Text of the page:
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The experience of disease

Is it possible that something as damaging to the body and mind as disease has a positive effect? Curator Agnieszka Skalska argues that medical conditions can and do inspire art. The exhibition Choroba jako źródło sztuki (Illness as a Source of Art) is on view at the National Museum of Poznań until 11 August.

photo of Jacek Malczewski "Autoportret w czapce jakuckiej" ("Self-Portrait in a Yakut Cap"), photograph from the press
Jacek Malczewski "Autoportret w czapce jakuckiej" ("Self-Portrait in a Yakut Cap"), photograph from the press

What inspires the creation of art? Some get inspired by the work of their favourite directors or musicians. Others derive inspiration from the experience of nature or the desire to protect it. The artists whose work will go on display at the National Museum have drawn their creative powers from one of the most intimate human conditions - disease. The very condition that people tend to hide from strangers, if not from their loved ones. The artists drew strength from their infirmity, dysfunction, and the disintegration of their bodies and minds.

People's strategies for coping with disease come in all shapes and sizes. So do relationships between works of art and the maladies that afflict their creators. Can the two ever be separated? One approach, examplified by Maksymilian Gierymski and Artur Grottger, is to create in spite of disease and carry on as if it were not there. Grottger, who suffered from tuberculosis, managed to finish his Wojna (War) series before passing away. Maria Konopnicka later referred to this work in her writings. Another approach is to turn disease into art, as was the case for Katarzyna Kozyra. Her Olimpia (Olympia) series centres on cancer, which remains taboo in Poland. By displaying her post-chemo body in photographs that directly allude to the paintings of Manet Kozyra, she seeks to break the spell of "invisibility" of the ill who, once they contract their conditions, find themselves shunned by society.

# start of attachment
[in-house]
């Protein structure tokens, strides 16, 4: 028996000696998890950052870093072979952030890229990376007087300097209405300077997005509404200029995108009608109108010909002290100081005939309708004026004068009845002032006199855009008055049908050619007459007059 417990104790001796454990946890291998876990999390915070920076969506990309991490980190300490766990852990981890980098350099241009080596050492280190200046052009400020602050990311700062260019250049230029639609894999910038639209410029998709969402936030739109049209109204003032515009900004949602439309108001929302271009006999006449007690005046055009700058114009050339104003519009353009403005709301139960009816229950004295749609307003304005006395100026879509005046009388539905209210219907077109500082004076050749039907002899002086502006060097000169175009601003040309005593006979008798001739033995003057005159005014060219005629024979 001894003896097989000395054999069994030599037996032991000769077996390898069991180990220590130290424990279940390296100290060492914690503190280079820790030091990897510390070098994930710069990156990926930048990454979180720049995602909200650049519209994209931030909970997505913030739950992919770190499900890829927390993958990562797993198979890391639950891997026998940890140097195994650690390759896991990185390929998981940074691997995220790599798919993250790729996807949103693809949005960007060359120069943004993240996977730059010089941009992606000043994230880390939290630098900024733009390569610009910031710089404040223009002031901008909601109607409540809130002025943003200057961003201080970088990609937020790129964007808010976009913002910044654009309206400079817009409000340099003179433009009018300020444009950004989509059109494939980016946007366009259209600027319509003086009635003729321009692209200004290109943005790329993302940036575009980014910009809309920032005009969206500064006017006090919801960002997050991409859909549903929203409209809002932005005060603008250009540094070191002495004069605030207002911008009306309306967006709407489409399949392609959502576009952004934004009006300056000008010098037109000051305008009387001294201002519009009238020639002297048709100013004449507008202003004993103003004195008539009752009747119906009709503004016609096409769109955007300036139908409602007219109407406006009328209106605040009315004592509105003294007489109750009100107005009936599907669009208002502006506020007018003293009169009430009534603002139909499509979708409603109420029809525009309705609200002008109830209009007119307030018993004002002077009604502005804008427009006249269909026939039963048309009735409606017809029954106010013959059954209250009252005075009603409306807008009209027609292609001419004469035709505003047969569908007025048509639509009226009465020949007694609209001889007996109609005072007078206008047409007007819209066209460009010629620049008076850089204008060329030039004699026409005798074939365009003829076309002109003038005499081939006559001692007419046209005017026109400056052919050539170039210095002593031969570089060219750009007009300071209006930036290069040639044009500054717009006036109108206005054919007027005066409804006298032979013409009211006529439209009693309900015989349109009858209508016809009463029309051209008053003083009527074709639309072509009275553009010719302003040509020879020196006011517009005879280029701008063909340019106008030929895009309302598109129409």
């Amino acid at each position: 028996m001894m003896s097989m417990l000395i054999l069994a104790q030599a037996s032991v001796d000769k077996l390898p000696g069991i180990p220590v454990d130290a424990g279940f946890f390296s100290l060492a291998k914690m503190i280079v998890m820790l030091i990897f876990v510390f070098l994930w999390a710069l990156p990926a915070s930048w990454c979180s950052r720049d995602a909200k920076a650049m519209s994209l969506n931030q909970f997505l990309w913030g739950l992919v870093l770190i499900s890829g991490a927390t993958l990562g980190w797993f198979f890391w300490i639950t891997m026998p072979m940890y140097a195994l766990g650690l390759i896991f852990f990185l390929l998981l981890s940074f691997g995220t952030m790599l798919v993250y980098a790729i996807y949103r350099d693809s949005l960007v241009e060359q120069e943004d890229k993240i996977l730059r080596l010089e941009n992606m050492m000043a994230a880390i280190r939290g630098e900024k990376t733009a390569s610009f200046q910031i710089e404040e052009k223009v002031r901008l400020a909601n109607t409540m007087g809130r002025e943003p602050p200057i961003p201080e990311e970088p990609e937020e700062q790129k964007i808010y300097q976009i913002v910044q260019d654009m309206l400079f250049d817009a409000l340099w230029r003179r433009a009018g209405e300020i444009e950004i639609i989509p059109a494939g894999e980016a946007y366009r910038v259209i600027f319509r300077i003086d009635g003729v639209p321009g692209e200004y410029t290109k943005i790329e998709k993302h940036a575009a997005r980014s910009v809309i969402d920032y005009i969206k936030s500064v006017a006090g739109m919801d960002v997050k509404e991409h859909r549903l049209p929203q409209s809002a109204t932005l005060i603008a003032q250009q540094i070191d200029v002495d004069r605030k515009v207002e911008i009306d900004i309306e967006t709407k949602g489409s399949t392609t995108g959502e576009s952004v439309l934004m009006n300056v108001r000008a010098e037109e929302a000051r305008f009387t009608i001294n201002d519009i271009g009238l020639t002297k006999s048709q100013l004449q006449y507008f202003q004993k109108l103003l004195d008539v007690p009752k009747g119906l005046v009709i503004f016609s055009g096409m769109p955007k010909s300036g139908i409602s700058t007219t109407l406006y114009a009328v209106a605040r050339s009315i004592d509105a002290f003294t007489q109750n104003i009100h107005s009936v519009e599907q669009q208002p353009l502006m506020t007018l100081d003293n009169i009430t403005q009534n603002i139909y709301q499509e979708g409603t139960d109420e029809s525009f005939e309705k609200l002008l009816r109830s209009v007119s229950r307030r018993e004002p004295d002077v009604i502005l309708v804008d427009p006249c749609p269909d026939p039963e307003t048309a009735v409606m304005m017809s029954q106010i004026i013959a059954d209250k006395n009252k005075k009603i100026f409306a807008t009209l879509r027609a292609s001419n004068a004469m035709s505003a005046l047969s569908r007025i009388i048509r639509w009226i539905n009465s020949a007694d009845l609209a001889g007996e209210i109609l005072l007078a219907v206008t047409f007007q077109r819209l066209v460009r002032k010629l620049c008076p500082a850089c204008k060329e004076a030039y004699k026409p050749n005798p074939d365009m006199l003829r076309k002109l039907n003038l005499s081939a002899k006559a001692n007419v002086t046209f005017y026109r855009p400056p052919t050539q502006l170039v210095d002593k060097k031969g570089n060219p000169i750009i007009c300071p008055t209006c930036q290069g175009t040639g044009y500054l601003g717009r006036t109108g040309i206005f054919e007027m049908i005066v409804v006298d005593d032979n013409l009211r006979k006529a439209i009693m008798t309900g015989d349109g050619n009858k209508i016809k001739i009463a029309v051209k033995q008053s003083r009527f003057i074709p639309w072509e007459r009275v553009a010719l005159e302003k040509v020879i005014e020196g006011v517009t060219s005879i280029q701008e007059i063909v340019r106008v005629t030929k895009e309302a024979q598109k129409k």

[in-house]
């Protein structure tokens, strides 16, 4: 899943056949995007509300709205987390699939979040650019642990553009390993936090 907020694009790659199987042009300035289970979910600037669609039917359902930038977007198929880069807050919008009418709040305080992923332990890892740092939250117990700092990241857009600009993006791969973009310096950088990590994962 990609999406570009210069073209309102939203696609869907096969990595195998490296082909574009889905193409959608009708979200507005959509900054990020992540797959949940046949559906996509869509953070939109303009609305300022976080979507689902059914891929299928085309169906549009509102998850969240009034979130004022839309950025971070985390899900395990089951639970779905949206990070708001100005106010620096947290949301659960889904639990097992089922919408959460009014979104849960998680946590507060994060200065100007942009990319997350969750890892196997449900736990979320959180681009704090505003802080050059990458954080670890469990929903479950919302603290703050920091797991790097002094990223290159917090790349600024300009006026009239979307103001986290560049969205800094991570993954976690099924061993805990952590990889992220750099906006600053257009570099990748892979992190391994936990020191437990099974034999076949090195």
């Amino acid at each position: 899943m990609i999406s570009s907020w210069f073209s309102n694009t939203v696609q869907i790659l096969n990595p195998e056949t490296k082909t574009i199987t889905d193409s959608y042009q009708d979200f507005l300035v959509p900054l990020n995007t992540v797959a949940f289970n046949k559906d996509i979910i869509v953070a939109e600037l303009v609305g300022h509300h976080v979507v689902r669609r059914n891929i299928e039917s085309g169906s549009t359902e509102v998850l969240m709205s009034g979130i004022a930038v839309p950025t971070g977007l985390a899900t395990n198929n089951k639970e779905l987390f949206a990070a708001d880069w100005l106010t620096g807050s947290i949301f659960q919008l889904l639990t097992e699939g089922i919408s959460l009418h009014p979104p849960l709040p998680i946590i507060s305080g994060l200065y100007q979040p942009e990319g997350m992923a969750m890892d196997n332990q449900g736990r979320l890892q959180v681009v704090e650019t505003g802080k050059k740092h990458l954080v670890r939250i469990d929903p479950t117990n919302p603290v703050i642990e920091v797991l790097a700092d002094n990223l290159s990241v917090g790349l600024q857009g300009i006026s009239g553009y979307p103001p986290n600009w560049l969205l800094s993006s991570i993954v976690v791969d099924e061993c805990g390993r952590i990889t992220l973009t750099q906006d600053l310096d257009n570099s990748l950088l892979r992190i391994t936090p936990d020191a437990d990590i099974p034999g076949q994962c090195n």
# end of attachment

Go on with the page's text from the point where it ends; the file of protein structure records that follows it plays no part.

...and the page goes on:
Agnieszka Skalska uses "illness" as a criterion for selecting works of art and as a common thread that connects styles, forms of art and historic periods. It links Gierymski, Grottger and Kozyra with such names as Władysław Strzemiński, Stanisław Wyspiański, Władysław Podkowiński, Maria Jarema, Alina Szapocznikow, Magda Hueckel, Andrzej Okińczyc and Emilia Kachnicz in a single exhibition. If there is any universal experience that is shared by the performer and poet Zuzanna Bartoszek, b. 1993, and the painter Ludomir Benedyktowicz, b. 1844, it must be disease.

Illness as a Source of Art provides a great opportunity to ponder anew the works of Poland's most prominent artists. Jacek Malczewski's self-portraits are likely to appear in a new light now that they are displayed in the company of other works that are also inspired by disease.

Adam Jastrzębowski

translation: Krzysztof Kotkowski

© Wydawnictwo Miejskie Posnania 2019